Thread: Vantage points
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Old 01-04-2013, 05:10 PM   #180
ChrisHein's Avatar
Dojo: Aikido of Fresno
Location: Fresno , CA
Join Date: Apr 2005
Posts: 1,646
Re: Vantage points

Dan Harden wrote: View Post
Good Lord, Chris
I would love to open my browser some day and find a post by you that had a positive spin on anything I say.
Wouldn't it be nice to ask me what I meant?
How about asking me for further clarification?
Good grief man..can't you see how shitty this sounds?
The insinuation you offer (that you almost ALWAYS offer) is negative and judgmental and smells of some nefarious motivations on my part.
Dan I keep seeing this kind of stuff. I'm not trying to be personal, I'm just pointing out what I see. To me, the way you write sounds like you are trying to win all angles of conversation, while not addressing anything. I'm sorry that it sounds that way to me. I'm not sure what else I can say about that. It's not personal, I'm not trying to be divisive. I'm simply explaining how I see what you're writing.

It is highly personal as it directly speaks to motives and alludes to some agenda I am supposed to have. It always skirts just past open insult.
I'm not trying to insult you.

Okay. In an attempt once again to be nice in the face of this kind of conversation you like to have with me.....

I had to escape or leave the strictness of kata in two systems I trained in, in order to deepen the movement in those systems... in order to transcend them. Yes, transcend my teacher could no longer throw or do waza on me.
If you are making a comparison here between Aikido and something else, unless you're talking about a sport Aikido, being an Uke means falling for Nage. If your teacher could not throw you, it was something strange you were doing, and it wasn't Aikido Ukemi. If you are talking about sport martial arts, your "teacher" or "coach" doesn't have to be able to throw you. Most professional (all?) boxers can out box their coaches, that doesn't mean that they know more about boxing then the coach does. Transcending a system doesn't simply mean you can "out play" your teacher. It means developing a method that goes beyond what the system your teacher teaches can do.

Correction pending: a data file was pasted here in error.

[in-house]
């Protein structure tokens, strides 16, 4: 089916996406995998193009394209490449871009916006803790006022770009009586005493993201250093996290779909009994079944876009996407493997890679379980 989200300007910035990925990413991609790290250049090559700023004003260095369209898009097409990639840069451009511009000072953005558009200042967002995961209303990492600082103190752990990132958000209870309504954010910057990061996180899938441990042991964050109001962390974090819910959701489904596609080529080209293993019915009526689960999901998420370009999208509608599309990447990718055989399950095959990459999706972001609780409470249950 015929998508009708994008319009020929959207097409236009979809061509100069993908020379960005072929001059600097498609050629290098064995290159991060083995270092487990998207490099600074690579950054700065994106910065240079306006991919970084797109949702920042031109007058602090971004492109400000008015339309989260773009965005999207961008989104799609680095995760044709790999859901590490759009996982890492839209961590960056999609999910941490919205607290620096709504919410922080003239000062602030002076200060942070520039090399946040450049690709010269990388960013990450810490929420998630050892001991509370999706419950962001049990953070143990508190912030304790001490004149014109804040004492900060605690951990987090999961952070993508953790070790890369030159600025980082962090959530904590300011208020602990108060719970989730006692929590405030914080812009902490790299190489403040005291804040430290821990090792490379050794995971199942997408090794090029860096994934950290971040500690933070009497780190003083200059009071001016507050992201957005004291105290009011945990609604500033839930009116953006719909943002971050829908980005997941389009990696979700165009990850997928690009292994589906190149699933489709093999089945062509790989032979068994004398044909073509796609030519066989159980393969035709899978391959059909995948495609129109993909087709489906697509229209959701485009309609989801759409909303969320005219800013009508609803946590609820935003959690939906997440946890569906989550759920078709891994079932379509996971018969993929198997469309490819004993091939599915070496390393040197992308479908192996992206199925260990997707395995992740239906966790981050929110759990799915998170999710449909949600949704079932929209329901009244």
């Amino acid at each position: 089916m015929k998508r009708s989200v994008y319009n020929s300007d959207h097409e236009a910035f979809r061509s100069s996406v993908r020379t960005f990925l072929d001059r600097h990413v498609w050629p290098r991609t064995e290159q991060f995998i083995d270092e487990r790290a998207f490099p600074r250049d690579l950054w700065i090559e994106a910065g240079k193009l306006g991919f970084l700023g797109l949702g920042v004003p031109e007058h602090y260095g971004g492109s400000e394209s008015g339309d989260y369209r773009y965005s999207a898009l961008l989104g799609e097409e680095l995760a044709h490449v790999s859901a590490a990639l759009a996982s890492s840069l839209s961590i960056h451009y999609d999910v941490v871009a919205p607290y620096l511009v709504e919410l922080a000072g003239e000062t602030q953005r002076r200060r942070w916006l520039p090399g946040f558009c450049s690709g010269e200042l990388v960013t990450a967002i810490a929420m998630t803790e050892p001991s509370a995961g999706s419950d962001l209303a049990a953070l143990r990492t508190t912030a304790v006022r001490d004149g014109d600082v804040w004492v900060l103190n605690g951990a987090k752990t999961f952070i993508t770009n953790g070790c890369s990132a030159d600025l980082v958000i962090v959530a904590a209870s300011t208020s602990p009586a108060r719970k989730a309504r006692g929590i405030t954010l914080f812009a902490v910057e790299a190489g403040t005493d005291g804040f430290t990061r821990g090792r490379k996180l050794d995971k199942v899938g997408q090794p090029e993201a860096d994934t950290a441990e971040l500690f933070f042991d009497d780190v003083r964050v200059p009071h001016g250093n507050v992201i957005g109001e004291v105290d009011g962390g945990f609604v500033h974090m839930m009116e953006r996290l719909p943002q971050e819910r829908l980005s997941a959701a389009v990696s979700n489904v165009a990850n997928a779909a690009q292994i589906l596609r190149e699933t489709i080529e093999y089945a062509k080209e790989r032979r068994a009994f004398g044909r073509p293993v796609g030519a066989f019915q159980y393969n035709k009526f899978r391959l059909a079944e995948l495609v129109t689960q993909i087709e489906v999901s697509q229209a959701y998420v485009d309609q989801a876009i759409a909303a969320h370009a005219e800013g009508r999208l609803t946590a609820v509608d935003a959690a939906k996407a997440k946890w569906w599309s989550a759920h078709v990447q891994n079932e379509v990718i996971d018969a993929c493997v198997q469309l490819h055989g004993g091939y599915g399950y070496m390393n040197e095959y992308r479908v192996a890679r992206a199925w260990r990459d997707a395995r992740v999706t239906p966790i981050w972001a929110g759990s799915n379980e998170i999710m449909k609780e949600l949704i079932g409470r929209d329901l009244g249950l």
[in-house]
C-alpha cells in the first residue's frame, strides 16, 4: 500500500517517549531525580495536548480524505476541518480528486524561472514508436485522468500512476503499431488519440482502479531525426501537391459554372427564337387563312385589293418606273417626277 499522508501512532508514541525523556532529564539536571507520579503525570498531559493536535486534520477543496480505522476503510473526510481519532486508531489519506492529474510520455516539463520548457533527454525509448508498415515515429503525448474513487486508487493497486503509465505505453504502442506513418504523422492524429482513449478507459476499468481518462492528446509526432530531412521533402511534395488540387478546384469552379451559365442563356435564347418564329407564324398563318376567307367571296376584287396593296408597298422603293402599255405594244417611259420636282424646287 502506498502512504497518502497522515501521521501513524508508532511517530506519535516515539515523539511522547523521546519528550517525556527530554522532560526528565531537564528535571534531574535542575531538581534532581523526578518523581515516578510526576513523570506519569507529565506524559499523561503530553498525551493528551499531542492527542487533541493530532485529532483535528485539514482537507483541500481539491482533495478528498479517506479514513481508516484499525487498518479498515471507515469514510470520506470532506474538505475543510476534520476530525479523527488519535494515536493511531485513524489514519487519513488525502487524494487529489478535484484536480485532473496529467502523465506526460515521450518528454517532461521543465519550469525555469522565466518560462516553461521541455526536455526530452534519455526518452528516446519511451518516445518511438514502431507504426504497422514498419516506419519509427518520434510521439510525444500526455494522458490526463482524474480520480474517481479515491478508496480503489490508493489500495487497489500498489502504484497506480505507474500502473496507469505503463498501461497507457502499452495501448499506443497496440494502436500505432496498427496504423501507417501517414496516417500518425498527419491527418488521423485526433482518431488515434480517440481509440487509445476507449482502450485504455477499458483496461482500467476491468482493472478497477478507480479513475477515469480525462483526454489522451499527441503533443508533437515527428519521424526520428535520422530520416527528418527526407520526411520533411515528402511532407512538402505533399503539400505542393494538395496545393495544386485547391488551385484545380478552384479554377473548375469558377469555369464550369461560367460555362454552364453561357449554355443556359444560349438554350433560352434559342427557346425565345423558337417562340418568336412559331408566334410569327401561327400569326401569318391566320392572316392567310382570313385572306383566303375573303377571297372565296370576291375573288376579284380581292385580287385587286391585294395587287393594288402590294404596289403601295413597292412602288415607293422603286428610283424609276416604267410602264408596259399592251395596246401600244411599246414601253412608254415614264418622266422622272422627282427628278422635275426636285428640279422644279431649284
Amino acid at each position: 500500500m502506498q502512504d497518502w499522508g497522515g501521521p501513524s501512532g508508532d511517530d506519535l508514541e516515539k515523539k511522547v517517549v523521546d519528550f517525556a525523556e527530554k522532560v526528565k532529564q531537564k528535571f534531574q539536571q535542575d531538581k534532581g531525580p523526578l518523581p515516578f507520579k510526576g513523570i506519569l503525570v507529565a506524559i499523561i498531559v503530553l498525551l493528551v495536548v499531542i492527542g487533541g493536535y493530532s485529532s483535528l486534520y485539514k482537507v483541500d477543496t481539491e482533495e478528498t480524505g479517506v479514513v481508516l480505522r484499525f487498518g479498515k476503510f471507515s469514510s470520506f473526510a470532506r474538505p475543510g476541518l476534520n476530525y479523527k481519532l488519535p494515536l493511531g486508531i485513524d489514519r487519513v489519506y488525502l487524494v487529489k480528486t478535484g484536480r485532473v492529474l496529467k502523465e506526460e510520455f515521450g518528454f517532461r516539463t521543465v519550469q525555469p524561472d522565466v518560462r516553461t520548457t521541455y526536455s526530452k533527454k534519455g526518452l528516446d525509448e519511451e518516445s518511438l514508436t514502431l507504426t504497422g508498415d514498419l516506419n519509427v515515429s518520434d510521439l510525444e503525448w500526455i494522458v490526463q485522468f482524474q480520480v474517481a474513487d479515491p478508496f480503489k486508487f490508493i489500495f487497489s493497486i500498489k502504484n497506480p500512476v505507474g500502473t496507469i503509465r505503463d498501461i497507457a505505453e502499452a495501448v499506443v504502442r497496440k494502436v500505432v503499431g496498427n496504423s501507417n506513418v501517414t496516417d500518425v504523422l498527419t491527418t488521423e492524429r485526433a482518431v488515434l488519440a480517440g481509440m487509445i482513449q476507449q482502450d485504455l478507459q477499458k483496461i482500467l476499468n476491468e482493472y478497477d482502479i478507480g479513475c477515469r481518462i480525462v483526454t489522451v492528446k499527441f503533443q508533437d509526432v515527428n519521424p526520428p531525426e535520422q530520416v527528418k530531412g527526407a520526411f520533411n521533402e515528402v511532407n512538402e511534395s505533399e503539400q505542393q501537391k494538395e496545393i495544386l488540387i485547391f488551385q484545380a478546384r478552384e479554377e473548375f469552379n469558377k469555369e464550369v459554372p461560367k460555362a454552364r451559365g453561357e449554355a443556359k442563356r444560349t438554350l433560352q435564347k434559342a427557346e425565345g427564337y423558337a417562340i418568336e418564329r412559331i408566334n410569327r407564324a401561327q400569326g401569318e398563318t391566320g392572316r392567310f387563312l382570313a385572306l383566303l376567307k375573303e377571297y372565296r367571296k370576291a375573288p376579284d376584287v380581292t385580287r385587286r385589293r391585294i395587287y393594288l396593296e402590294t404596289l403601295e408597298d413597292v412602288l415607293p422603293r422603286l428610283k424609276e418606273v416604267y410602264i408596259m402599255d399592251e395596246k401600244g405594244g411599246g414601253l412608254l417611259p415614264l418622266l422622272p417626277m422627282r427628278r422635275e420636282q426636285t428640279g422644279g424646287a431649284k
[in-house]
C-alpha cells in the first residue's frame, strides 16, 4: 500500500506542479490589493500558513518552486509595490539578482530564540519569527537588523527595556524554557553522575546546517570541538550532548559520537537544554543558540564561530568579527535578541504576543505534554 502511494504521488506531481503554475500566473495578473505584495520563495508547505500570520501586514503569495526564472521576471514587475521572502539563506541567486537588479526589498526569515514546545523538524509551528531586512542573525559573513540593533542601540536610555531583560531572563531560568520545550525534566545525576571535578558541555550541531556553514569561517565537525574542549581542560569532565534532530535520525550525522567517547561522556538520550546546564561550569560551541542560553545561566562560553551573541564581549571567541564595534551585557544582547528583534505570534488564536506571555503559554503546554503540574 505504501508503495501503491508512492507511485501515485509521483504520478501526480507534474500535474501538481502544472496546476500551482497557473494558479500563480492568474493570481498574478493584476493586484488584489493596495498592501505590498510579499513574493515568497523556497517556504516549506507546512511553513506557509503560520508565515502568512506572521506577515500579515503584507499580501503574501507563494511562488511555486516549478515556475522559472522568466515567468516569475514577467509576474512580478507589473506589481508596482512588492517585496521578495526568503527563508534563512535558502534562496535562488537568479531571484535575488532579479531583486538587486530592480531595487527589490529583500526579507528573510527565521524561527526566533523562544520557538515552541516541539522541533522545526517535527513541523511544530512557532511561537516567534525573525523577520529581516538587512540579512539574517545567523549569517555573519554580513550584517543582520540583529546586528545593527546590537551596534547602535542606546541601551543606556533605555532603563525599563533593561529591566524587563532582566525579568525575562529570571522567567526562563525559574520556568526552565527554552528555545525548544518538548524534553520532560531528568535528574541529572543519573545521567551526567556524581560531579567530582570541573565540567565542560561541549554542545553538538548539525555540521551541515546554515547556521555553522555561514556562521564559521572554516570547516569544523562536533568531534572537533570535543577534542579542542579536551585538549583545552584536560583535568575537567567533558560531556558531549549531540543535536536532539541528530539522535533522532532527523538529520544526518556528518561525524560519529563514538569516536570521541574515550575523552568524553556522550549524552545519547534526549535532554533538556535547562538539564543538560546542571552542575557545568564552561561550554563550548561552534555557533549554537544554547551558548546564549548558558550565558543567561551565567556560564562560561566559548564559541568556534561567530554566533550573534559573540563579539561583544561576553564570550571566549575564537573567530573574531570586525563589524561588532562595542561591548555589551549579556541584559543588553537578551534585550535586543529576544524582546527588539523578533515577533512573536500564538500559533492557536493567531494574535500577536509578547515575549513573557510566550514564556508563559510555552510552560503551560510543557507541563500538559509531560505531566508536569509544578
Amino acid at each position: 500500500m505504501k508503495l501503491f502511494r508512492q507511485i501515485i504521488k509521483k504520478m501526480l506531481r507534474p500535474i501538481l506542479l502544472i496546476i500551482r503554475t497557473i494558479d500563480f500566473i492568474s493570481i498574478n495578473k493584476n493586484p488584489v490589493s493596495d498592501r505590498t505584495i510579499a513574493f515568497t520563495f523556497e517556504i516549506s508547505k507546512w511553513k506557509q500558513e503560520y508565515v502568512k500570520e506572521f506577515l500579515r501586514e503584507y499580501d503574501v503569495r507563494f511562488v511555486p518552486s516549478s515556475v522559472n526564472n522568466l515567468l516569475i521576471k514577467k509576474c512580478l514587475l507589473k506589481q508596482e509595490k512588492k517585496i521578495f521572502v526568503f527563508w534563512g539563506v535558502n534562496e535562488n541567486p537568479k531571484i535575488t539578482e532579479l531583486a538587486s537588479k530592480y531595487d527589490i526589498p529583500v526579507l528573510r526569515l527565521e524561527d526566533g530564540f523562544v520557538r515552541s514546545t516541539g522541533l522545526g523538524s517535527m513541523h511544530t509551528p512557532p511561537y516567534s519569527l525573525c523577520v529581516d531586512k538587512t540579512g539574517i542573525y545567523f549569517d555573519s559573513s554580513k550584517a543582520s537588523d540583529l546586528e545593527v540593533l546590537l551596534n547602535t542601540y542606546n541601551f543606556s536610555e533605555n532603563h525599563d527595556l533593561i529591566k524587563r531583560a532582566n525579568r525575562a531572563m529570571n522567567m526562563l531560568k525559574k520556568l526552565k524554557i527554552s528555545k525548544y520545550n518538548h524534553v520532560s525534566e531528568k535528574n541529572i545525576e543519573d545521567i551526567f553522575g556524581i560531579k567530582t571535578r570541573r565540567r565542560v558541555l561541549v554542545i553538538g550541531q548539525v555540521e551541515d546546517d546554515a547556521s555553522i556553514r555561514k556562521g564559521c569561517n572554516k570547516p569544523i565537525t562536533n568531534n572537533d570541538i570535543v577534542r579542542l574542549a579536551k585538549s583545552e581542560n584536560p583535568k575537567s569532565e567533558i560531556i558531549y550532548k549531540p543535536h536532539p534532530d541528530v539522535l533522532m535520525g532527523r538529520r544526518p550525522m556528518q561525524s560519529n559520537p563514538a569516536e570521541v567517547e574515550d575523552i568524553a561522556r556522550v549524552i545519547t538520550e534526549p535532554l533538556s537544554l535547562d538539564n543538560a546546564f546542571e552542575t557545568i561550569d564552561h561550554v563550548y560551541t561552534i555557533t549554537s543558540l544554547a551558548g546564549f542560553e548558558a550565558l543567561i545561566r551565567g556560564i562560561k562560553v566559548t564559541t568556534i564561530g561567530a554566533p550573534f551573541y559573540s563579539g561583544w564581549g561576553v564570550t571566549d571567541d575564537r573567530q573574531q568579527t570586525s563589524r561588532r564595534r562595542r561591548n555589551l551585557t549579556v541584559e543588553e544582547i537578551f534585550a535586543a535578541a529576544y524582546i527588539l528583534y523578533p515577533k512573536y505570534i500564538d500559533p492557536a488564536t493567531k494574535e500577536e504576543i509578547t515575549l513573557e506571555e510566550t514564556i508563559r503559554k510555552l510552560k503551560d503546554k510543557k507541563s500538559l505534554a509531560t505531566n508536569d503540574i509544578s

I needed to go back to freestyle sparring with weapons and fighting without weapons in order to more fully understand how to use the body skills that were in those systems and transcend them. Yes, transcend as I could use aiki in freestyle fighting in a way I had not seen.
Interestingly enough my friends in those systems get it and fully agree with what I just said.
I have experience with this myself. I understand the power of this type of training. However, if you could use what you call "aiki" in free styles practice and Ueshiba and Takeda could use what you would call "aiki" in freestyle situations, how is it that you transcended their systems? If you have found a kind of power, superior (transcending) from that used by those who created a system to teach that power, you have your own thing, why call it "aiki"? If you discovered these things outside of a system, why wouldn't you say that you've created your own unique method? If you've created a good way to transmit this power to others (and it sounds like you believe that you have) then why not simply say that you are teaching your own system?

That said, although I no longer am active in them, I remain supportive of traditional systems to this day
So, you found traditional systems limited. You "transcended" them, yet you still "support" them? So what you are teaching is unique (you've left other systems). If you are teaching something unique, how is it that you "support" other systems? To me it seems the opposite is true, you use other systems to support what you are doing. You created your own thing, then you use the already established martial arts communities to draw people to your unique thing.

Can you see it from my perspective? It seems like you want the best of both worlds. On one hand you want to say that what you are doing in original, better and different. And on the other hand you are saying that what you do is proven by people like Ueshiba and Takeda, and other "aiki" students can gain from what you are teaching, because it's basically the same thing Ueshiba and Takeda were talking about.

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